I'm a nervous flyer to begin with, so the news that Boeing is putting its crash-prone Max 737 jet back into service fills me with Lovecraftian dread.
I would rather ride a goddamn burro across the continental United States that get on one of those things. "Don't worry, we updated the software." There is no modern statement less reassuring.
But, how can you tell if you've been slated to fly on one?
As Jalopnik notes, Reuters reports that some airlines may stop using the "Max" name, so all you'll know is that you're flying on some sort of 737. So maybe you could just check your booking to see what sort of plane you're on? But airlines' methods of ID vary, and of course, sometimes at the last second they need to swap out jets for unanticipated reasons of maintenance or weather-related delays.
The upshot is that, as Jalopnik notes, you might have to simply figure it out by looking at the jet you're about to board. This assessment would come rather late to be of any prophylactic use, mind you, unless you're willing to skip the flight at the last second when you discover you're about to step onto the creditScore_xxbin32_init.exe of airplanes.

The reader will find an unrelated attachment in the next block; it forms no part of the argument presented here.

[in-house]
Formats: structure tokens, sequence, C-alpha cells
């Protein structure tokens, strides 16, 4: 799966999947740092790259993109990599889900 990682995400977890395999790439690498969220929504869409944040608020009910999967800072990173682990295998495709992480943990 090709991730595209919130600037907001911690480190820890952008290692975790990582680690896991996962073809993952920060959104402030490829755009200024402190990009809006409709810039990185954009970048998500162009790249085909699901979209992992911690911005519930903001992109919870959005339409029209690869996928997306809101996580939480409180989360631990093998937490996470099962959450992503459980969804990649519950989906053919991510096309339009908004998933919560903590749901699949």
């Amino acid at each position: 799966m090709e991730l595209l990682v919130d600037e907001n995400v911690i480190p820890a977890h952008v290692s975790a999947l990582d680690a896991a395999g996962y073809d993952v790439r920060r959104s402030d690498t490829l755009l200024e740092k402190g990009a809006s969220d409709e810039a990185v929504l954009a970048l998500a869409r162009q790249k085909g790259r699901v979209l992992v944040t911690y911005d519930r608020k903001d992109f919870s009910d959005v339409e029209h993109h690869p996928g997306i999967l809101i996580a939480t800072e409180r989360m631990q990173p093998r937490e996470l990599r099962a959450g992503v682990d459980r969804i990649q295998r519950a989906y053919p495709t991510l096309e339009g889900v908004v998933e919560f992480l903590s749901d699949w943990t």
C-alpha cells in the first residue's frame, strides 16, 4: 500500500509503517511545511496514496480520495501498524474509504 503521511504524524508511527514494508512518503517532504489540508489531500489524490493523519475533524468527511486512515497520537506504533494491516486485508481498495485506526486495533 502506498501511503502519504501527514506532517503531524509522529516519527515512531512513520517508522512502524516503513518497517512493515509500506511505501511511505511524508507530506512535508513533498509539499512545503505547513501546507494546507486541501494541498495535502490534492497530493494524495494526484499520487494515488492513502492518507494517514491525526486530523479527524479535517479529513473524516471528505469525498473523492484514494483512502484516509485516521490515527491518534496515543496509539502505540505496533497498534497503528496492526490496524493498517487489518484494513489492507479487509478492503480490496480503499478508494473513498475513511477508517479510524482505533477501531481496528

If your booking information doesn't note what kind of 737 you'll be flying, you may be able to spot the naming on the nose, tail or landing gear doors. Some airlines with a high number of 737 MAX aircraft orders, like Southwest, have no prominent markings at all.
At the airport, you can also check the winglets at the end of the wings. The 737 MAX will often have winglets that extend both up and down. Other versions of the 737 often have winglets that extend only upward. However, as some airlines — like United — have upgraded older planes to use the newer winglets, this isn't always a surefire way to determine 737 type, either.
If all else fails, look at the engines. The 737 MAX uses CFM International LEAP-1B engines.
These are physically larger and pushed forward compared with the CFM International CFM56-7 engines of the older 737NG. The LEAP-1B engines will also have serrated edges at the rear of the engines.
(That CC-2.0-licensed photo of a Max 737, by Edward Russell, comes courtesy Wikimedia)